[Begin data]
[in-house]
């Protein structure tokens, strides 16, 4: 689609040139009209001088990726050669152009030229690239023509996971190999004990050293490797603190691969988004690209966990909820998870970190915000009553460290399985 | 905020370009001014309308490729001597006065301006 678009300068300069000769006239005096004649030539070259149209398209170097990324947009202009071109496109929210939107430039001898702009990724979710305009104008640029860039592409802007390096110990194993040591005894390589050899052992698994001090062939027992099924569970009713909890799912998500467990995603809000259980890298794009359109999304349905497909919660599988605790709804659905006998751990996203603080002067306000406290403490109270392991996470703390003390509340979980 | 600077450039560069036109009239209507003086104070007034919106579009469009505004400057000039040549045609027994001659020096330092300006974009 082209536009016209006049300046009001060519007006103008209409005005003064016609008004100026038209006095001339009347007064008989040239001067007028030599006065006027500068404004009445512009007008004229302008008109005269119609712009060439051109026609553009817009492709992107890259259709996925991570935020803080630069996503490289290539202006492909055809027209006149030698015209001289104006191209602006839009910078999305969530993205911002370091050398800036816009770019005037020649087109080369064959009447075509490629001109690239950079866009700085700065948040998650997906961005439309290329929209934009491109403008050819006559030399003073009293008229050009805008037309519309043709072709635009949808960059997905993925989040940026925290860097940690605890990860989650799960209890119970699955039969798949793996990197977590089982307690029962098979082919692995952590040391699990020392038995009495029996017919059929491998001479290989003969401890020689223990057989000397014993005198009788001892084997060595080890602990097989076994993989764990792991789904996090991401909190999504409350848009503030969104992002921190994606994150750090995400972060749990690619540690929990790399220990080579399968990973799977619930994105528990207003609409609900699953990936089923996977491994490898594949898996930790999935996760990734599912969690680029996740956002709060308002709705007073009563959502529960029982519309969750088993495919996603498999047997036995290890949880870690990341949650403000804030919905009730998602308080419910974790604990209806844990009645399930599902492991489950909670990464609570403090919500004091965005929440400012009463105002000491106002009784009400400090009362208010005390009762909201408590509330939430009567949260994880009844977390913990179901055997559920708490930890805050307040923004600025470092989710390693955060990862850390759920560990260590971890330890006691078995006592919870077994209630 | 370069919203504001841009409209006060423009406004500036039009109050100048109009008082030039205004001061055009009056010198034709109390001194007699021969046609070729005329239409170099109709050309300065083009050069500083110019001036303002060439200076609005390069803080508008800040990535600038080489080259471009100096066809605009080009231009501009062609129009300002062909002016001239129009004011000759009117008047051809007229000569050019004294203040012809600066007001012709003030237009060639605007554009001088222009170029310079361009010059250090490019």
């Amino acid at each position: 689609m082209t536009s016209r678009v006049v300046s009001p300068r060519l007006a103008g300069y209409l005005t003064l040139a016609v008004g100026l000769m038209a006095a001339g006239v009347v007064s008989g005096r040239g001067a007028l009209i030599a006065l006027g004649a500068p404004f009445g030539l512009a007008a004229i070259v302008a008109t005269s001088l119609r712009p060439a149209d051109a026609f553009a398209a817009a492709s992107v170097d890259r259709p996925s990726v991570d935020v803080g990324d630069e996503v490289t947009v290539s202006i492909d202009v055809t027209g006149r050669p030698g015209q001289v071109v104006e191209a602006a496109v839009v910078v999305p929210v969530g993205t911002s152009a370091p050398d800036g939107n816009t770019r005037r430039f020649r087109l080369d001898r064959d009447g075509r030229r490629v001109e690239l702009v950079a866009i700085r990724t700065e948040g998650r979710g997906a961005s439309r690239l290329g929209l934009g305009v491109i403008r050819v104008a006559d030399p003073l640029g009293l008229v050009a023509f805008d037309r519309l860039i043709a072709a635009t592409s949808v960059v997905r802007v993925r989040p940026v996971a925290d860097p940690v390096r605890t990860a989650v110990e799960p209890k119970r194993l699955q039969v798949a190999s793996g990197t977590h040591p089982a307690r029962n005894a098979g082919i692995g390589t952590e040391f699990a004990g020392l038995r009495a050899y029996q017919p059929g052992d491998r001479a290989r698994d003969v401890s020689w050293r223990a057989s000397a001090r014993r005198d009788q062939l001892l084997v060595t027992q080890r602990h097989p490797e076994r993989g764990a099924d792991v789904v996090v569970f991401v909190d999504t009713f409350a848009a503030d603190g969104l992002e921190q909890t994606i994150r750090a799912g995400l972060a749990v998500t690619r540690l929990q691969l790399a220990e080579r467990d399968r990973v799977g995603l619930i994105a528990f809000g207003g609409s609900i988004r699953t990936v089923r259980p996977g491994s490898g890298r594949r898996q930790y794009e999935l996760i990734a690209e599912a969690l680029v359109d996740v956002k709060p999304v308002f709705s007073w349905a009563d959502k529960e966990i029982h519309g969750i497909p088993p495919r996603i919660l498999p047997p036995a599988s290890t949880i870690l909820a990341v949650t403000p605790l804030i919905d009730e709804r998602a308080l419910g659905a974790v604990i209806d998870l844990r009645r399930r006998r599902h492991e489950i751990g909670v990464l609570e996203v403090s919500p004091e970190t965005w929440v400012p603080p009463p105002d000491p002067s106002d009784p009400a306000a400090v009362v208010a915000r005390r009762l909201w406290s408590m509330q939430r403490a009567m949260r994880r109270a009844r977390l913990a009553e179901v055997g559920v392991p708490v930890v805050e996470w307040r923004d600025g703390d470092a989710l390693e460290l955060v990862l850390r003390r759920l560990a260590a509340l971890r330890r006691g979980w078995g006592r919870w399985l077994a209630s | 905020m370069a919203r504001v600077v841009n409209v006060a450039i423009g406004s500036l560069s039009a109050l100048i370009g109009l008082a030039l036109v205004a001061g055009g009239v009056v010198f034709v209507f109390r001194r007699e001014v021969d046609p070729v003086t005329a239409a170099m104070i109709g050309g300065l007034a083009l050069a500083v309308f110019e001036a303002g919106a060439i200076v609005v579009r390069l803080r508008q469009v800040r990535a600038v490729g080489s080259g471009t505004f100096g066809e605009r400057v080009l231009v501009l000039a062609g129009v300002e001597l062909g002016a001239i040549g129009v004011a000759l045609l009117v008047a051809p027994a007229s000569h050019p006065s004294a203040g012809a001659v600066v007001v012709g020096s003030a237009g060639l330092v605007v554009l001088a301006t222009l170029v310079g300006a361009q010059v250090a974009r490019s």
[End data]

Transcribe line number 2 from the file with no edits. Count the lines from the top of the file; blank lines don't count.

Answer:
């Protein structure tokens, strides 16, 4: 689609040139009209001088990726050669152009030229690239023509996971190999004990050293490797603190691969988004690209966990909820998870970190915000009553460290399985 | 905020370009001014309308490729001597006065301006 678009300068300069000769006239005096004649030539070259149209398209170097990324947009202009071109496109929210939107430039001898702009990724979710305009104008640029860039592409802007390096110990194993040591005894390589050899052992698994001090062939027992099924569970009713909890799912998500467990995603809000259980890298794009359109999304349905497909919660599988605790709804659905006998751990996203603080002067306000406290403490109270392991996470703390003390509340979980 | 600077450039560069036109009239209507003086104070007034919106579009469009505004400057000039040549045609027994001659020096330092300006974009 082209536009016209006049300046009001060519007006103008209409005005003064016609008004100026038209006095001339009347007064008989040239001067007028030599006065006027500068404004009445512009007008004229302008008109005269119609712009060439051109026609553009817009492709992107890259259709996925991570935020803080630069996503490289290539202006492909055809027209006149030698015209001289104006191209602006839009910078999305969530993205911002370091050398800036816009770019005037020649087109080369064959009447075509490629001109690239950079866009700085700065948040998650997906961005439309290329929209934009491109403008050819006559030399003073009293008229050009805008037309519309043709072709635009949808960059997905993925989040940026925290860097940690605890990860989650799960209890119970699955039969798949793996990197977590089982307690029962098979082919692995952590040391699990020392038995009495029996017919059929491998001479290989003969401890020689223990057989000397014993005198009788001892084997060595080890602990097989076994993989764990792991789904996090991401909190999504409350848009503030969104992002921190994606994150750090995400972060749990690619540690929990790399220990080579399968990973799977619930994105528990207003609409609900699953990936089923996977491994490898594949898996930790999935996760990734599912969690680029996740956002709060308002709705007073009563959502529960029982519309969750088993495919996603498999047997036995290890949880870690990341949650403000804030919905009730998602308080419910974790604990209806844990009645399930599902492991489950909670990464609570403090919500004091965005929440400012009463105002000491106002009784009400400090009362208010005390009762909201408590509330939430009567949260994880009844977390913990179901055997559920708490930890805050307040923004600025470092989710390693955060990862850390759920560990260590971890330890006691078995006592919870077994209630 | 370069919203504001841009409209006060423009406004500036039009109050100048109009008082030039205004001061055009009056010198034709109390001194007699021969046609070729005329239409170099109709050309300065083009050069500083110019001036303002060439200076609005390069803080508008800040990535600038080489080259471009100096066809605009080009231009501009062609129009300002062909002016001239129009004011000759009117008047051809007229000569050019004294203040012809600066007001012709003030237009060639605007554009001088222009170029310079361009010059250090490019």